Women’s rights advocates from Eastern Europe and the Caucuses urged to promote more women in politics

Ahead of the sixty fifth session of the UN Commission on the Status of Women (CSW65), civil society representatives called for promotion of women’s political participation and elimination of violence, discrimination and hate speech against women in politics.


On 11 March, over 60 women’s rights advocates from Central, Eastern Europe and the Caucasus came together to take stock of progress in women’s political participation in the region, their economic empowerment, and the elimination of all forms of violence against girls and women.

Hosted by Liliana Palihovici, the President of “Institutum Virtutes Civilis” Public Association in Moldova, the discussions brought to light the current situation regarding women’s representation and participation in politics in the region, addressed main challenges and offered effective solutions.

Women’s rights advocates agreed that women’s representation in politics remained low, and reported an increase in violence, sexism and hate speech against women in politics, which they said was discouraging women from participating in political life. A large proportion of women candidates have resigned from the electoral races due to acts of violence, including physical violence, as well as technologically facilitated harassment.

“The political and economic empowerment of women should be at the heart of national policies to ensure the sustainable development of our countries. This approach is what women and men expect from their governments and it will remove all the structural barriers that fuel gender inequalities,” said Liliana Palihovici.

Opening the discussion, Alia El-Yassir, UN Women Regional Director for Europe and Central Asia, emphasized the importance of ensuring women's leadership in pandemic recovery, “It’s disturbing that despite women’s leadership in so many countries responding to COVID-19 and the disproportionate impact of the pandemic on women and girls, only 3.5 per cent of the COVID-19 task forces have gender parity,” she said, “Women’s leadership is needed more than ever to ensure an equitable recovery and prevent a roll-back on hard-won gains on gender equality,” El-Yassir added.

Highlighting women's representation as a key element in ensuring their fundamental rights, Tatiana Zatic, State Secretary of the Ministry of Health, Labor and Social Protection of Moldova, said: “The pandemic has impeded women’s access to equal opportunities. Post economic recovery plans must include gender approaches and consider economic and social challenges and needs of women and men. To ensure this, we need more women in leadership positions.”

UN Women’s analysis taking stock of gender equality progress since the adoption of Beijing Platform for Action, the most visionary agenda on women’s rights, shows that despite progress, women are still largely excluded from politics, policies, budgets and data collection in the region and entrenched gender stereotypes perpetuate violence and discrimination against women in politics. From 2010 to 2014, half of women (49.5 per cent) and two thirds of men (66 per cent) in Eastern Europe and the Caucasus believed men make better political leaders than women. 

Reporting from a group discussion session, Julia Kharashvili, Chairperson of the IDP Women Association “Consent” in Georgia, emphasized the importance of temporary special measures, including quotas, in accelerating women’s political representation at all levels. “Gender equality agenda and promotion of women’s political participation need to be included in party programmes. Gender-responsive budgeting should be promoted at central and local levels and adequate financial incentives and public and care services need to be in place to enable rural women to participate in politics,” she added.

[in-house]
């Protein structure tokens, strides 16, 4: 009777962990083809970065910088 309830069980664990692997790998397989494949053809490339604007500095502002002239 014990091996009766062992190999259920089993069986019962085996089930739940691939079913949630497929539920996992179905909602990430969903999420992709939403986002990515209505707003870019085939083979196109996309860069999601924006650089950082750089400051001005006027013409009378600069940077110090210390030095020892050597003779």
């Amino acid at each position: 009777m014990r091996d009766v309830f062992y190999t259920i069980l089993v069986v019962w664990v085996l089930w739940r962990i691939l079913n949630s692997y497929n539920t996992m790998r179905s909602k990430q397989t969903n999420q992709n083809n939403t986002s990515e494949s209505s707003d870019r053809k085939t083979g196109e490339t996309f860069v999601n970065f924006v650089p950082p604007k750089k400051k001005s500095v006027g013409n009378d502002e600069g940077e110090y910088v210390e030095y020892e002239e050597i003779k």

Reporting from another group session, Dominika Stojanoska, UN Women Representative to Moldova, mentioned a concerning drop in the number of women elected to local councils in the recent elections in Ukraine. Participants agreed that the main reasons for decreasing numbers of women running for politics, especially at the local level, are increasing violence and harassment against women in politics and a growing and strengthening anti-gender movement in the region, which fuel this violence.

Participants called on the national governments to promote nondiscriminatory laws, eliminate the barriers that are limiting women’s political participation, and develop specific framework that will encourage political parties to invest in women’s political participation, and also to invest in education for tolerance and non-discrimination.

“The issue of violence should be addressed in all political party programmes. The important work of civil society organizations, including the support provided to women running for elections and elected women politicians, should continue,” said Stojanoska, summarizing her group’s recommendations. Participants also stressed the importance of addressing sexual harassment and violence at the workplace, which has a direct consequence on women’s participation in public life. They agreed that governments should ratify and enforce ILO Convention No. 190, which recognizes the right of everyone to a world of work free from violence and harassment, including gender-based violence and harassment.

The recommendations from the discussions will be finalized and shared at the CSW65. The priority theme of the CSW this year is women's full and effective participation and decision-making in public life, as well as the elimination of violence, for achieving gender equality and the empowerment of all women and girls.